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Spinal Cord Injury Markedly Altered Protein Expression Patterns in the Affected Rat Urinary Bladder during Healing Stages

MRCND and Department of Biochemistry, BK21 Program for Biomedical Sciences, School of Medicine and Institute of Health Sciences, Gyeongsang National University, Jinju, Korea.
Journal of Korean medical science (Impact Factor: 1.25). 06/2011; 26(6):814-23. DOI: 10.3346/jkms.2011.26.6.814
Source: PubMed

ABSTRACT The influence of spinal cord injury (SCI) on protein expression in the rat urinary bladder was assessed by proteomic analysis at different time intervals post-injury. After contusion SCI between T9 and T10, bladder tissues were processed by 2-DE and MALDI-TOF/MS at 6 hr to 28 days after SCI to identify proteins involved in the healing process of SCI-induced neurogenic bladder. Approximately 1,000 spots from the bladder of SCI and sham groups were visualized and identified. At one day after SCI, the expression levels of three protein were increased, and seven spots were down-regulated, including heat shock protein 27 (Hsp27) and heat shock protein 20 (Hsp20). Fifteen spots such as S100-A11 were differentially expressed seven days post-injury, and seven proteins including transgelin had altered expression patterns 28 days after injury. Of the proteins with altered expression levels, transgelin, S100-A11, Hsp27 and Hsp20 were continuously and variably expressed throughout the entire post-SCI recovery of the bladder. The identified proteins at each time point belong to eight functional categories. The altered expression patterns identified by 2-DE of transgelin and S100-A11 were verified by Western blot. Transgelin and protein S100-A11 may be candidates for protein biomarkers in the bladder healing process after SCI.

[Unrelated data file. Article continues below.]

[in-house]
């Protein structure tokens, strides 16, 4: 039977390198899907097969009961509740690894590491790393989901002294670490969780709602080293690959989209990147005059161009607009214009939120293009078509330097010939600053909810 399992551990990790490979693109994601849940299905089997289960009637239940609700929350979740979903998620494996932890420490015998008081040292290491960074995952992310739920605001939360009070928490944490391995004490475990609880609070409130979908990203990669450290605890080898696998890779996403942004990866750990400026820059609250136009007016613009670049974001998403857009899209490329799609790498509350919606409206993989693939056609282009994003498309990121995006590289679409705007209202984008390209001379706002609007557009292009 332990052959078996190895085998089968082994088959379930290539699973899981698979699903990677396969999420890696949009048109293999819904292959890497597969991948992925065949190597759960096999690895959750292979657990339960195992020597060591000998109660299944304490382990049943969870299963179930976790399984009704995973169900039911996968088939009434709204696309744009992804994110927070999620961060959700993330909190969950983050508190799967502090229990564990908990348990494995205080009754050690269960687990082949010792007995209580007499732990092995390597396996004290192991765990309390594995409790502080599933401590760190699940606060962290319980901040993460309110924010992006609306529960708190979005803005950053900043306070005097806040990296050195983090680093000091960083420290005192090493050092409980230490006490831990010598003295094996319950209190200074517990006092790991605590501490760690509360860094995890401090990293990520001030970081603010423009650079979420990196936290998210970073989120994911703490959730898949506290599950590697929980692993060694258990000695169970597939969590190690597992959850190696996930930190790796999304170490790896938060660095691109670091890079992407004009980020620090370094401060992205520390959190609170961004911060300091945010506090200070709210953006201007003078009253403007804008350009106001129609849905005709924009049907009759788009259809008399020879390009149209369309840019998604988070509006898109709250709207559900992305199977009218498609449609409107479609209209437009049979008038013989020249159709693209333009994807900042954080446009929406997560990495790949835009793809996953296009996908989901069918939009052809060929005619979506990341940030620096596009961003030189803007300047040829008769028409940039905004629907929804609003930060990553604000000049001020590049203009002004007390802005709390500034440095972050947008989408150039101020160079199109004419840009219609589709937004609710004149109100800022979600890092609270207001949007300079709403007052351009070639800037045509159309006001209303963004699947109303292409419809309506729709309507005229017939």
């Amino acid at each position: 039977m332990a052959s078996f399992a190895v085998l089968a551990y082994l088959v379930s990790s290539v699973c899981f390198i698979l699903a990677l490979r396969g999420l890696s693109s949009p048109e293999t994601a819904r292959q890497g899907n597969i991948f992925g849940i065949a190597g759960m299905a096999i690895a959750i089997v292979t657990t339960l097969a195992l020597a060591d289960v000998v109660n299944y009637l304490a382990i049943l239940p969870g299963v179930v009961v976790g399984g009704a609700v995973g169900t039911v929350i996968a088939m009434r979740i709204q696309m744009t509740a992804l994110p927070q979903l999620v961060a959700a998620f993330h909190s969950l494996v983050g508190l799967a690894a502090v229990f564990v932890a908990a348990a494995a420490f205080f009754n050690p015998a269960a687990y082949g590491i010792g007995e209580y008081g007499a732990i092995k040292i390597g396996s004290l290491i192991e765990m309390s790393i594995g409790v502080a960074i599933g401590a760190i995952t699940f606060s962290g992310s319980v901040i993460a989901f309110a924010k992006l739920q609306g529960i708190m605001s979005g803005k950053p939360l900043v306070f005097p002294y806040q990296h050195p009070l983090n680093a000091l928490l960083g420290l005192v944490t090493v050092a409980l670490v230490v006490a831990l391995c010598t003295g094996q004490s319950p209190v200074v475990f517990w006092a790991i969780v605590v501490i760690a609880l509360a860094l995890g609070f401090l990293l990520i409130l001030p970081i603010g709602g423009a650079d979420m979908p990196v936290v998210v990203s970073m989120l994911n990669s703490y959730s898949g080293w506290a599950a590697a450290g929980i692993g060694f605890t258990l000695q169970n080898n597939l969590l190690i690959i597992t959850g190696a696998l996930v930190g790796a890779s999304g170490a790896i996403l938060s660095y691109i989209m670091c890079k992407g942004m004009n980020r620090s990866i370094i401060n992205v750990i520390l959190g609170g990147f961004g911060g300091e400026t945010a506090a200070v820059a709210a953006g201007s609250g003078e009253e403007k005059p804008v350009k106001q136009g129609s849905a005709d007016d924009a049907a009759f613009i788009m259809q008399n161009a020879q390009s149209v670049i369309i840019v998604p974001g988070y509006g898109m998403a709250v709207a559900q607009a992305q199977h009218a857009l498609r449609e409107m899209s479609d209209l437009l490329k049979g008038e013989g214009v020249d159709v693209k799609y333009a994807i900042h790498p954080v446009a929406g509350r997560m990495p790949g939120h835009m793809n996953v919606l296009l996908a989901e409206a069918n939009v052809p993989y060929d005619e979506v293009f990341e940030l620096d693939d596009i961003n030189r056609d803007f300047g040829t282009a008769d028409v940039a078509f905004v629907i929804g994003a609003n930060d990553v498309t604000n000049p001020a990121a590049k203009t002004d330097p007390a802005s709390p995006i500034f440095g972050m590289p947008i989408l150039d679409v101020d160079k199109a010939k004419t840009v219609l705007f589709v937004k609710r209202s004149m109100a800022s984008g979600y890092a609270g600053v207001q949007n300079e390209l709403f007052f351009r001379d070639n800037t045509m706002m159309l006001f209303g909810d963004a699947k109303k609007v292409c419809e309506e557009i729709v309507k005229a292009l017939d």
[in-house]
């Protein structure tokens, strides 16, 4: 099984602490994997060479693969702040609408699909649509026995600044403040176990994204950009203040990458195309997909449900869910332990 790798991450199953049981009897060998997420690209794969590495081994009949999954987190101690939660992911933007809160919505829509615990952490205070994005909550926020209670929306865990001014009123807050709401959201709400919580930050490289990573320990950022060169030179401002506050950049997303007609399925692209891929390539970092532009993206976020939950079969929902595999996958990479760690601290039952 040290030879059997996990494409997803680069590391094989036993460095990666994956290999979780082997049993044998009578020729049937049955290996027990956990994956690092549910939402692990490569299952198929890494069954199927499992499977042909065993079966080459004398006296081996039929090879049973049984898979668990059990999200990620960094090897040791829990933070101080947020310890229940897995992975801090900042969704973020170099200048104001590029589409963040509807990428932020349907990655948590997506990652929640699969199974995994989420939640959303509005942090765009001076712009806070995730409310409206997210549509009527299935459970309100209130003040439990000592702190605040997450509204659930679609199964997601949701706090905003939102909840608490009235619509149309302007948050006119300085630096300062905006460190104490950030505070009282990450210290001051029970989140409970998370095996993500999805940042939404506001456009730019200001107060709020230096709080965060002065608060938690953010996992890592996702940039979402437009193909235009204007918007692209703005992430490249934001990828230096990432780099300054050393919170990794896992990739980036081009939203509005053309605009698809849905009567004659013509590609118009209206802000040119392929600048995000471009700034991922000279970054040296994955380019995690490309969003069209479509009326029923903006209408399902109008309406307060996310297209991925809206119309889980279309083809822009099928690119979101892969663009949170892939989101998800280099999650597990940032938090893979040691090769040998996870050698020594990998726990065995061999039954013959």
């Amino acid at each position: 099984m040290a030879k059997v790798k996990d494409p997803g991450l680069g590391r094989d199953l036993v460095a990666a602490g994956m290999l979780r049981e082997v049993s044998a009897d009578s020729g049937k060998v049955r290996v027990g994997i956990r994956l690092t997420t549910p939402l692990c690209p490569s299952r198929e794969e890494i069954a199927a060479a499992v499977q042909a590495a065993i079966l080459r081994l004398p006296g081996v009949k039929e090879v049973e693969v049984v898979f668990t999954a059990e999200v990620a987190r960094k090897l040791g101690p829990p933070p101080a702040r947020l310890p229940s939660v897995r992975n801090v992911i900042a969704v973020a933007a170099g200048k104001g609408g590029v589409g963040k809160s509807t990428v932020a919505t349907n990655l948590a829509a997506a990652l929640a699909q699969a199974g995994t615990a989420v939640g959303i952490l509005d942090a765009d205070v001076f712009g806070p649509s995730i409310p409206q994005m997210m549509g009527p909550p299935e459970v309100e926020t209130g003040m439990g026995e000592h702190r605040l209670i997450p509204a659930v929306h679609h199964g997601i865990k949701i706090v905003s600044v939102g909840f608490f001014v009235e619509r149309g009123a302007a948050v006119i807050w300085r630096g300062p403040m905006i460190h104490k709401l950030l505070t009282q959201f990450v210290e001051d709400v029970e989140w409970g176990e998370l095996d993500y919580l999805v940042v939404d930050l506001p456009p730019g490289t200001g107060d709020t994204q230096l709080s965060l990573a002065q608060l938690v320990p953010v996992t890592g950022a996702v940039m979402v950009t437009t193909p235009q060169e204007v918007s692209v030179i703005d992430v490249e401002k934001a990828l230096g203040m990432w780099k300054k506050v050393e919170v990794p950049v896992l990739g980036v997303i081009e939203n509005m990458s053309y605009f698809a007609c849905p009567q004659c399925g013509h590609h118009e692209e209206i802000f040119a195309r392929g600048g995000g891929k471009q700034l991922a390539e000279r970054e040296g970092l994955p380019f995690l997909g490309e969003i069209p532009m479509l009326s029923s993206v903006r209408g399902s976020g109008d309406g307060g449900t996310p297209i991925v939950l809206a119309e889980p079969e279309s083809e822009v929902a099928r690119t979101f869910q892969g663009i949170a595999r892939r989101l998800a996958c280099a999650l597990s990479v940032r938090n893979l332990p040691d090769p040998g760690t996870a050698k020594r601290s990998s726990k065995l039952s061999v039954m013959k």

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    ABSTRACT: Kinin B1 and B2 receptors have been implicated in physiological and pathological conditions of the urinary bladder. However, their role in overactive urinary bladder (OAB) syndrome following spinal cord injury (SCI) remains elusive. We investigated the role of kinin B1 and B2 receptors in OAB after SCI in rats. SCI was associated with a marked inflammatory response and functional changes in the urinary bladder. SCI resulted in an up-regulation of B1 receptor mRNA in the urinary bladder, dorsal root ganglion and spinal cord, as well as in B1 protein in the urinary bladder and B1 and B2 receptor protein in spinal cord. Interestingly, both B1 and B2 protein expression were similarly distributed in detrusor muscle and urothelium of animals with SCI. In vitro stimulation of urinary bladder with the selective B1 or B2 agonist elicited a higher concentration-response curve in the SCI urinary bladder than in naive or sham urinary bladders. Cystometry revealed that treatment of SCI animals with the B2 selective antagonist icatibant reduced the amplitude and number of non-voiding contractions (NVCs). The B1 antagonist des-Arg9-[Leu8]-bradykinin reduced the number of NVCs while the non-peptide B1 antagonist SSR240612 reduced the number of NVCs, the urinary bladder capacity and increased the voiding efficiency and voided volume. Taken together, these data show the important roles of B1 and B2 receptors in OAB following SCI in rats and suggest that blockade of these receptors could be a potential therapeutic target for controlling OAB.
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